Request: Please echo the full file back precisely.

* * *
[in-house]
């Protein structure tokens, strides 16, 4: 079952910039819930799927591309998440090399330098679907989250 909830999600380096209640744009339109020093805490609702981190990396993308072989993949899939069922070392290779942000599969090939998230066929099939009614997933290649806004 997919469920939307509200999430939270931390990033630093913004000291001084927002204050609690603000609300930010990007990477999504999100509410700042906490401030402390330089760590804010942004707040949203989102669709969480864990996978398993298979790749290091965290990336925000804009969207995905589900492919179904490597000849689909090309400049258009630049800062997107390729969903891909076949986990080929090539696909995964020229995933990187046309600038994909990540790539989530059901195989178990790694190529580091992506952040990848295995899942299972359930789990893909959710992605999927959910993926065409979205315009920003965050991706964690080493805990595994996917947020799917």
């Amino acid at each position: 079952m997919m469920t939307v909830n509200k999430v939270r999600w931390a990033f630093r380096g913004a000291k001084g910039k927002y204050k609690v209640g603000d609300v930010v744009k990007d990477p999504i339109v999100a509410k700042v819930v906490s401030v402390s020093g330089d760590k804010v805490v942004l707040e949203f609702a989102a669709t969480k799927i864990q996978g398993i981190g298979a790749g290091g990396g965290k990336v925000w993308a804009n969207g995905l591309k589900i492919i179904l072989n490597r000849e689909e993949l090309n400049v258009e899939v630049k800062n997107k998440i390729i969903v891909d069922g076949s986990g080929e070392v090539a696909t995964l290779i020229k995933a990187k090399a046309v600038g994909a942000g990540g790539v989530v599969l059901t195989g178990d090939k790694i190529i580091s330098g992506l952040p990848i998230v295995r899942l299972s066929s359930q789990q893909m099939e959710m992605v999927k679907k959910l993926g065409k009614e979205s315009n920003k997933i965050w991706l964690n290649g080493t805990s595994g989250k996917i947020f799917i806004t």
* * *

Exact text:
[in-house]
């Protein structure tokens, strides 16, 4: 079952910039819930799927591309998440090399330098679907989250 909830999600380096209640744009339109020093805490609702981190990396993308072989993949899939069922070392290779942000599969090939998230066929099939009614997933290649806004 997919469920939307509200999430939270931390990033630093913004000291001084927002204050609690603000609300930010990007990477999504999100509410700042906490401030402390330089760590804010942004707040949203989102669709969480864990996978398993298979790749290091965290990336925000804009969207995905589900492919179904490597000849689909090309400049258009630049800062997107390729969903891909076949986990080929090539696909995964020229995933990187046309600038994909990540790539989530059901195989178990790694190529580091992506952040990848295995899942299972359930789990893909959710992605999927959910993926065409979205315009920003965050991706964690080493805990595994996917947020799917």
């Amino acid at each position: 079952m997919m469920t939307v909830n509200k999430v939270r999600w931390a990033f630093r380096g913004a000291k001084g910039k927002y204050k609690v209640g603000d609300v930010v744009k990007d990477p999504i339109v999100a509410k700042v819930v906490s401030v402390s020093g330089d760590k804010v805490v942004l707040e949203f609702a989102a669709t969480k799927i864990q996978g398993i981190g298979a790749g290091g990396g965290k990336v925000w993308a804009n969207g995905l591309k589900i492919i179904l072989n490597r000849e689909e993949l090309n400049v258009e899939v630049k800062n997107k998440i390729i969903v891909d069922g076949s986990g080929e070392v090539a696909t995964l290779i020229k995933a990187k090399a046309v600038g994909a942000g990540g790539v989530v599969l059901t195989g178990d090939k790694i190529i580091s330098g992506l952040p990848i998230v295995r899942l299972s066929s359930q789990q893909m099939e959710m992605v999927k679907k959910l993926g065409k009614e979205s315009n920003k997933i965050w991706l964690n290649g080493t805990s595994g989250k996917i947020f799917i806004t």